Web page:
An evening scene looking west across a flooded section of Cullinan Ranch soon after the levee had been breached. (Photo by Beth Huning, SF Bay Joint Venture)
Paddlers and Ducks Return to Cullinan Ranch
by Paul McHugh on January 04, 2016 Bay Nature Magazine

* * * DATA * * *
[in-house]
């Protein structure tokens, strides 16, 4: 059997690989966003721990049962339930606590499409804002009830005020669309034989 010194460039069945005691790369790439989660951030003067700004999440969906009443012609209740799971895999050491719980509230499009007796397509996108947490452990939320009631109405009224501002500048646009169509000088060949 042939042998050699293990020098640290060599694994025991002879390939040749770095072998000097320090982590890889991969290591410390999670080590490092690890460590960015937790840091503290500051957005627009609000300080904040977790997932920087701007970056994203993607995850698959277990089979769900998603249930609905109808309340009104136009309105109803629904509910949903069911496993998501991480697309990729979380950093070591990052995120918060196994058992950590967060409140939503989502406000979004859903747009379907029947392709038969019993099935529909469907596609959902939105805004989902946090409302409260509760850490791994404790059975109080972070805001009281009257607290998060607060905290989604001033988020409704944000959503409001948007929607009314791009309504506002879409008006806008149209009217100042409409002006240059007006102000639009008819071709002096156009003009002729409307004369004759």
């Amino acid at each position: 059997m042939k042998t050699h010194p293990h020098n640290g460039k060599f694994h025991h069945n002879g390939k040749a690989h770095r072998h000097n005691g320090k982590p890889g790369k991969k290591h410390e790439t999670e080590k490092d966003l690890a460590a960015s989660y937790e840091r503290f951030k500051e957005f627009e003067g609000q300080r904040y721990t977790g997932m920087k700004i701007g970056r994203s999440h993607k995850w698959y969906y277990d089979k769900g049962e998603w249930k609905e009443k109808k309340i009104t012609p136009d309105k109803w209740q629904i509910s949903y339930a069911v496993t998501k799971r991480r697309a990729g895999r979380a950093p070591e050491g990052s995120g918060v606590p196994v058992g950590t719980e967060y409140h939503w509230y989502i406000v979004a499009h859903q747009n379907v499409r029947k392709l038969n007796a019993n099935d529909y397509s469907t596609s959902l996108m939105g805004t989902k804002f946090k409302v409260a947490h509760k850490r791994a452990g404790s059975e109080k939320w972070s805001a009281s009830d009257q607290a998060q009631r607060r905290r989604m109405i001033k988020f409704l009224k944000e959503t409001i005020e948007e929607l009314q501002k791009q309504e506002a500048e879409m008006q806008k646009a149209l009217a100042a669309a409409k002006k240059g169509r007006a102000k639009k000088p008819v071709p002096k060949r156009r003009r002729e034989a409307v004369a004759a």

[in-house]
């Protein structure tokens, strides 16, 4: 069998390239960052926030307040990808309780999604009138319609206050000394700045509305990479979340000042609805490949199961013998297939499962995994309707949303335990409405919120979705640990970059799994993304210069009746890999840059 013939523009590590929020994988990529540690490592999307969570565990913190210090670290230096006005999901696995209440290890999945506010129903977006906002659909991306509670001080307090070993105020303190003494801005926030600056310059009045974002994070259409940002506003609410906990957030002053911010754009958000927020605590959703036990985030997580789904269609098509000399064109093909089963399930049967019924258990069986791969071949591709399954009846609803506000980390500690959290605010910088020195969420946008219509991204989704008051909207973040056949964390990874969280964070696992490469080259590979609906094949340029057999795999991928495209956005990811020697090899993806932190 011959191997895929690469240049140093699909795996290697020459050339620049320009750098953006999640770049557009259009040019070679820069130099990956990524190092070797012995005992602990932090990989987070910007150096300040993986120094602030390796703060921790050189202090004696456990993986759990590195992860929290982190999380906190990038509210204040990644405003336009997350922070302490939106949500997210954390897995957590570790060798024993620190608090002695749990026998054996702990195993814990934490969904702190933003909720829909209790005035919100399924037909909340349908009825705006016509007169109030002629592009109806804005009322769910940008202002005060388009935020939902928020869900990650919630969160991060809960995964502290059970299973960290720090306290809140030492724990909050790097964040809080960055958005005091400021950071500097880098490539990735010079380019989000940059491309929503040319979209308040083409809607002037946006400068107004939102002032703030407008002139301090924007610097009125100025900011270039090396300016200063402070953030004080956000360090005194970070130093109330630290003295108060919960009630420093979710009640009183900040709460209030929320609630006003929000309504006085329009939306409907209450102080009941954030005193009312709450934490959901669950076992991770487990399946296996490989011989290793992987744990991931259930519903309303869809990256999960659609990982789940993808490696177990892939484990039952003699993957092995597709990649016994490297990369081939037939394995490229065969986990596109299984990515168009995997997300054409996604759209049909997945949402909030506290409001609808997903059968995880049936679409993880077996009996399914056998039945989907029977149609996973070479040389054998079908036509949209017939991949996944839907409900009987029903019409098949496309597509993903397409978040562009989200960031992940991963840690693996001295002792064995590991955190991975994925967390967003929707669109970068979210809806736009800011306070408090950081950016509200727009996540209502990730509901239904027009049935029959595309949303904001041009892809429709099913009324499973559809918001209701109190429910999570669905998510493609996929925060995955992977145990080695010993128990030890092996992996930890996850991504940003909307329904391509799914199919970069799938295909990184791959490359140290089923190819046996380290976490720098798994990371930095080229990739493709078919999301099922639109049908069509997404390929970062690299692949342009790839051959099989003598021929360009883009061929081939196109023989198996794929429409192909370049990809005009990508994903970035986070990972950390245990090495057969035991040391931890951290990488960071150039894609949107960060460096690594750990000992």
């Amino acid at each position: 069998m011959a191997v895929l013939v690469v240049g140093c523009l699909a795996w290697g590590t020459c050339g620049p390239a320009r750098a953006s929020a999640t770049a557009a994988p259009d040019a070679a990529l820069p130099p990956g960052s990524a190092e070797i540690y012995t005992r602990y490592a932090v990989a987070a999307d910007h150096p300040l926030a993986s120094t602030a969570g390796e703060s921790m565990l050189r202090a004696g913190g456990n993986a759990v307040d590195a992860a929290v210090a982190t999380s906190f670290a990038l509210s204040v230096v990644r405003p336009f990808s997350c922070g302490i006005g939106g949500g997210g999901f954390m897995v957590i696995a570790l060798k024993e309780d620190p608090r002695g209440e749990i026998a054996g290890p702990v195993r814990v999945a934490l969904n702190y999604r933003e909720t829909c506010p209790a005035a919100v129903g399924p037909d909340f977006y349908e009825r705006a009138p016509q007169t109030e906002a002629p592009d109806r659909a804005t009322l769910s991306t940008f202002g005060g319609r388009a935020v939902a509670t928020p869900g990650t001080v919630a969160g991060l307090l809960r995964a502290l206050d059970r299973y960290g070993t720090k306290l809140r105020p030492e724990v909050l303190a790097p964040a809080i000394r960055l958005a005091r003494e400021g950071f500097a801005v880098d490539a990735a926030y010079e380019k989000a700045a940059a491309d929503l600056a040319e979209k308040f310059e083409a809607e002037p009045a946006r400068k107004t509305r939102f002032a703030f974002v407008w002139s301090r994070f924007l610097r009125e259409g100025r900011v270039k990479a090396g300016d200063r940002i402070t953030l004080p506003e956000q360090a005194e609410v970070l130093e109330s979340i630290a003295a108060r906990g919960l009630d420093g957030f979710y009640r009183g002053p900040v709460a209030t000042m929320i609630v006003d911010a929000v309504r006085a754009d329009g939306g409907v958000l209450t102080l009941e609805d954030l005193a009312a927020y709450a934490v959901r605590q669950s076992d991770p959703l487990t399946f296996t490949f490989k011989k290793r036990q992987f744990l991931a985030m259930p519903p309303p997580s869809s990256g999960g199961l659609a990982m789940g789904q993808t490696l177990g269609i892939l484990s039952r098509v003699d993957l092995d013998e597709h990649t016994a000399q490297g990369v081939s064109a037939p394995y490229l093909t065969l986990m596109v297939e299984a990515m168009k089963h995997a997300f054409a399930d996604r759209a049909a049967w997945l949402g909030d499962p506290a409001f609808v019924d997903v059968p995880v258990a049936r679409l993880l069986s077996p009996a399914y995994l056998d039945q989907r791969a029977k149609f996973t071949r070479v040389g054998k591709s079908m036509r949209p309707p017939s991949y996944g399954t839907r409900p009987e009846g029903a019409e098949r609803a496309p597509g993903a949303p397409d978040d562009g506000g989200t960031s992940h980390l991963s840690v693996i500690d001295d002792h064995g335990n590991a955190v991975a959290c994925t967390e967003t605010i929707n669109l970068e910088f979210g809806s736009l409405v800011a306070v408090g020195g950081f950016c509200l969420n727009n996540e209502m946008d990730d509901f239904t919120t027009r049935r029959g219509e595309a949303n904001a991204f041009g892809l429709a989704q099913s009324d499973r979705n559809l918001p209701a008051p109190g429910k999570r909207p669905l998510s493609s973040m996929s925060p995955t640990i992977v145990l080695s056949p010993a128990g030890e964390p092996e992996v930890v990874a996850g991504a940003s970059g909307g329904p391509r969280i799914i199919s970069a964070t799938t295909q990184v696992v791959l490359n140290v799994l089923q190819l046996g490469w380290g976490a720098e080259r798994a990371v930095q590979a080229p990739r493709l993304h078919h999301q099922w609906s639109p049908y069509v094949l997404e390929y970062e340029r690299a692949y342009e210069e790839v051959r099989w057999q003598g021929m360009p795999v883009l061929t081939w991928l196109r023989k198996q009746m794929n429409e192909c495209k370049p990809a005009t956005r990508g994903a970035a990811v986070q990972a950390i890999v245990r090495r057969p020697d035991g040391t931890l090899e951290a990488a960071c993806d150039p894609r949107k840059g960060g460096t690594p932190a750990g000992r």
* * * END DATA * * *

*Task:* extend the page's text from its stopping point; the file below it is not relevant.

A restored tidal marsh might be described as a primal mud pie, rich and fertile enough to sprout a meringue of fresh toppings. An array of native critters is then lured to the meal, where they proceed to feed, nest, roost, and breed as in ages past. The shoreline of San Francisco Bay’s northernmost lobe—called San Pablo Bay—has begun to dish out an ample buffet of such sites. The result is a swath of refreshed habitat that forms a major way station for waterfowl on the Pacific Flyway in the near term and will provide the Bay Area with one of its last, best chances for helping wildlife adapt to climate change and sea level rise over the long term. Cullinan Ranch, recently opened for public visitation as part of the San Pablo Bay National Wildlife Refuge, is a crucial link in the midst of this lush, gold-green arc of pickleweed, cordgrass, brush, and brackish water stretching from the broad estuary of the Petaluma River to the Napa River’s eastern bank. On a bright, clear Saturday morning in late September, three people drove out to Cullinan to savor the result of a decades-long effort to escort nature back onto tidelands where it had once reigned supreme. “Soon, this whole region will be a birding mecca,” predicted Megan Elrod, a field biologist with Point Blue Conservation Science, one of the groups that advised the U.S. Fish & Wildlife Service (USFWS) on the Cullinan restoration. “This site is already on people’s radar. We just need the plants to take hold, the sloughs to form, and more public access points like this one.”…..